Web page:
We have a question, Is it acceptable as a christian to have a baby through sperm bank? If u are a single, able woman who does not want anything to do with Men and doesnt want to get married can u choose sperm bank baby?

    Thank You

    Msafi

  10. @ Jade, we had such great weather in Kampala that I can’t confirm your friend’s hypothesis…

    @ Kisa, way to go! What’s the use of giving up two valuable hours every week if there’s no real change in my life! BTW, Spain would be nice. I wish!

    @ Msafi, good question! Tell you what, I’d like to post it up as the next blog post and see what the world thinks. I’d love to hear your team’s opinions! Pls ask this phenomenal lady to get in touch with me as I’d like to learn from what she’s doing with ya’ll.

  11. I believe God will continue use Mavuno as you venture into Uganda. Thank you for fearlessly using the sword of the Spirit to cut every pretension that sets itself against the knowledge of Jesus Christ. God bless.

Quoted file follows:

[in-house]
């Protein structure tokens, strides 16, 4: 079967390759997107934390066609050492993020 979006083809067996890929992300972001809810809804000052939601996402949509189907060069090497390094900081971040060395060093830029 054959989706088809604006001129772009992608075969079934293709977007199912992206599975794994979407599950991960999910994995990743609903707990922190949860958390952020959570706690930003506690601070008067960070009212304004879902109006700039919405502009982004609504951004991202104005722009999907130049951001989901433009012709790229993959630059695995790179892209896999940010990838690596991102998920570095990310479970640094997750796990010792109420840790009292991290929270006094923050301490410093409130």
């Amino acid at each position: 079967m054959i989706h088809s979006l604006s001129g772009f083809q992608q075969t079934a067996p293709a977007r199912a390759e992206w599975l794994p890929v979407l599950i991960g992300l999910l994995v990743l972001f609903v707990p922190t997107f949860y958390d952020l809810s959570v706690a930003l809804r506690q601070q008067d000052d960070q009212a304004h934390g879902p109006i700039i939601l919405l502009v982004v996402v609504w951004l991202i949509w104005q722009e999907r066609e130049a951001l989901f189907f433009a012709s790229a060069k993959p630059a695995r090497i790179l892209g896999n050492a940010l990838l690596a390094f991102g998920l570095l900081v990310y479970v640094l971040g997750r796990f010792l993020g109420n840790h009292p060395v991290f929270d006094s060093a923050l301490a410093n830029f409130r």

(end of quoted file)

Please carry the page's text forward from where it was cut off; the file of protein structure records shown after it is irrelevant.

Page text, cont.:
12. Well i just read this today after visiting the famous Mavuno, i am from Kampala and i was moved by your kind words of the people of Kampala. I had fun today at mavuno and i wish you all the best. By the way, some one here asked if the women in Kampala kneel down, this is a question i have been asked a million times here in Nairobi. OK! people here have made a big exaggeration of what really happens. Kneeling is mainly done in villages, also kneeling is mainly done towards elders for respect even this is done when you the people are close to you. So, i will clear the air for you, its NOT as you have heard it. Women who do it do it out of their own wish and respect to the people they consider to be worthy that respect. Not to every John and Harry!!

    Thanks

  13. @ james
    thanks for that info.the greatest bummer is that it’s done in the villages 🙂

  14. @ James, glad you could visit us! And thanks for helping the nutcase understand :-)! Hope to see you in your beautiful city one of these days.